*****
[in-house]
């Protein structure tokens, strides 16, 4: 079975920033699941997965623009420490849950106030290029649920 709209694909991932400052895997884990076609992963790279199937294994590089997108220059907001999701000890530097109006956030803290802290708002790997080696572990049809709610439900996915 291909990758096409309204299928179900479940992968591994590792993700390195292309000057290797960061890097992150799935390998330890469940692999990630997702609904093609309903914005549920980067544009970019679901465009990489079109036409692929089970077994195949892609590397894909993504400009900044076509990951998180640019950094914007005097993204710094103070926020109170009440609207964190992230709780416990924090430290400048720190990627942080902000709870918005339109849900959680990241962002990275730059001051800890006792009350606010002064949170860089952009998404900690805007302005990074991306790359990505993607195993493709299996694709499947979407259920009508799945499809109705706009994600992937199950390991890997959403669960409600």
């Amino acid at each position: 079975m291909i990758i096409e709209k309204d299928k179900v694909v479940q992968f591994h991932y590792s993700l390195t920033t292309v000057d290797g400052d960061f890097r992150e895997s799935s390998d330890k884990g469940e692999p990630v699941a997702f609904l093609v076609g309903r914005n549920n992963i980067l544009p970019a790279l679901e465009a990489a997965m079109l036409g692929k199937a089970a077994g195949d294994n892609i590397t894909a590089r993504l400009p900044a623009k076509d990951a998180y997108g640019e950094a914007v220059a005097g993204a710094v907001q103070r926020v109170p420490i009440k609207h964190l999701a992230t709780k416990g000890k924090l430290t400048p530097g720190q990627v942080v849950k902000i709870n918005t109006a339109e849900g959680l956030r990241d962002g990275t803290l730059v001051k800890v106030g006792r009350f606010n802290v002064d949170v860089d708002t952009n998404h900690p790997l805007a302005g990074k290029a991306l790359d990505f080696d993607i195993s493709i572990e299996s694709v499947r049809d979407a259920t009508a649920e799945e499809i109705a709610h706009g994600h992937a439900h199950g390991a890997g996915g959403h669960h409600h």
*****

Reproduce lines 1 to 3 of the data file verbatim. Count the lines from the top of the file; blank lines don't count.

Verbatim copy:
[in-house]
């Protein structure tokens, strides 16, 4: 079975920033699941997965623009420490849950106030290029649920 709209694909991932400052895997884990076609992963790279199937294994590089997108220059907001999701000890530097109006956030803290802290708002790997080696572990049809709610439900996915 291909990758096409309204299928179900479940992968591994590792993700390195292309000057290797960061890097992150799935390998330890469940692999990630997702609904093609309903914005549920980067544009970019679901465009990489079109036409692929089970077994195949892609590397894909993504400009900044076509990951998180640019950094914007005097993204710094103070926020109170009440609207964190992230709780416990924090430290400048720190990627942080902000709870918005339109849900959680990241962002990275730059001051800890006792009350606010002064949170860089952009998404900690805007302005990074991306790359990505993607195993493709299996694709499947979407259920009508799945499809109705706009994600992937199950390991890997959403669960409600």
């Amino acid at each position: 079975m291909i990758i096409e709209k309204d299928k179900v694909v479940q992968f591994h991932y590792s993700l390195t920033t292309v000057d290797g400052d960061f890097r992150e895997s799935s390998d330890k884990g469940e692999p990630v699941a997702f609904l093609v076609g309903r914005n549920n992963i980067l544009p970019a790279l679901e465009a990489a997965m079109l036409g692929k199937a089970a077994g195949d294994n892609i590397t894909a590089r993504l400009p900044a623009k076509d990951a998180y997108g640019e950094a914007v220059a005097g993204a710094v907001q103070r926020v109170p420490i009440k609207h964190l999701a992230t709780k416990g000890k924090l430290t400048p530097g720190q990627v942080v849950k902000i709870n918005t109006a339109e849900g959680l956030r990241d962002g990275t803290l730059v001051k800890v106030g006792r009350f606010n802290v002064d949170v860089d708002t952009n998404h900690p790997l805007a302005g990074k290029a991306l790359d990505f080696d993607i195993s493709i572990e299996s694709v499947r049809d979407a259920t009508a649920e799945e499809i109705a709610h706009g994600h992937a439900h199950g390991a890997g996915g959403h669960h409600h």